GETTING started is probably the hardest part of a retirement plan as it is easy to think that retirement is decades away.

However, procrastination could lose you thousands of dollars and could make the difference between a comfortable retirement and one where you are barely getting by.

If you are employed and between the ages of 20 and 40, you may be buying a house, a car, furniture, and thinking about your children’s education fund. When asked about their retirement fund, the most common reply from Singaporeans is: “I barely have enough money for my monthly expenses. How can I save for retirement?”

As housing, health care, transportation and education costs continue to increase, it is little wonder that saving for retirement takes a back seat. But it doesn’t have to.

You probably think you can’t afford to save for your retirement at this time. You’re wrong. Even a small amount invested wisely could be substantial in years to come.

Goal setting

If you are convinced that you should start planning for your retirement, the next question is, “How do I begin?”

First, list your retirement goals. Goals may include travelling, retiring comfortably or enjoying an even better lifestyle than your current one. Maybe you want to start a business that you have a passion for or contribute to society in meaningful ways.

Whatever your goals, you will need an income. People are living longer and your retirement could last 30 or more years. To estimate how much money you would actually need when you retire, you can visit www.cpf.gov.sg/cpf_trans/ssl/retirement/home.asp and use the CPF calculator to assist you.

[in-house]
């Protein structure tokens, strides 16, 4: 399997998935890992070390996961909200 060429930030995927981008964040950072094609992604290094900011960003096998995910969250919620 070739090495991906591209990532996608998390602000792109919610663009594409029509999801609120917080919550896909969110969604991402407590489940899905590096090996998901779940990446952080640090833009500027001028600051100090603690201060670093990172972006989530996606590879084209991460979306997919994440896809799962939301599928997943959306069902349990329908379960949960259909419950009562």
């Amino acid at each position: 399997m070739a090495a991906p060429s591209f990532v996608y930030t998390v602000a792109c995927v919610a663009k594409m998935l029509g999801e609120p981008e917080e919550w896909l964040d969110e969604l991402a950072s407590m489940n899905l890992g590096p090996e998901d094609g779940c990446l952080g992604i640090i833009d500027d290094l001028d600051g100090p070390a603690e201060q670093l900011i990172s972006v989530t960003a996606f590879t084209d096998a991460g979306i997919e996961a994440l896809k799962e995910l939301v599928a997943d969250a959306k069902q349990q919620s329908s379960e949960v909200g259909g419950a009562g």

Budgeting

Next, create a budget. If you don’t have a clue about how much you spend every month, keep a journal of every cent and dollar you spend for three months. You’ll see where your money is going and be able to better manage expenses.

Your budget must include a payment to your retirement plan even if it’s only a few dollars.

Family input

Discuss your retirement plans with your family, especially your spouse. Chances are, you’ll both retire at about the same time so you need to be in agreement on this critical part of your life.

If both you and your spouse have careers, the two of you should be contributing to this retirement fund.

Make your decisions together and try to develop a plan that will be acceptable to both parties.

Be focused. Even the best retirement plan could be in serious trouble if you allow yourself to dip into it for frivolous luxuries. If your budget doesn’t seem to cover all your expenses, you may be confusing necessities with luxuries.

Do you really need to upgrade your car or change your mobile phone when a new model is out in the market? Do you need to have an expensive holiday or that designer bag?

It is the little things that will eat into your budget. You don’t have to deny yourself every luxury, but just spend wisely.

Making choices

Now that you have some money put aside, you need to think about investing so that your nest egg will grow.

However, investing money can present complex challenges to most people who are already so busy with their work and family commitments.

How do you achieve your financial goals so that you have a substantial nest egg waiting for you when you stop working? You can consider engaging a financial services consultant to help you plan and make changes to your investment portfolio.

Deciding where to invest is a lot easier with the help of an experienced professional. Do your homework and choose someone you feel you can trust. There are many articles on the Internet that offer advice on how to pick the right financial adviser.

So start saving now. Don’t embark on your retirement with empty pockets and no strategy.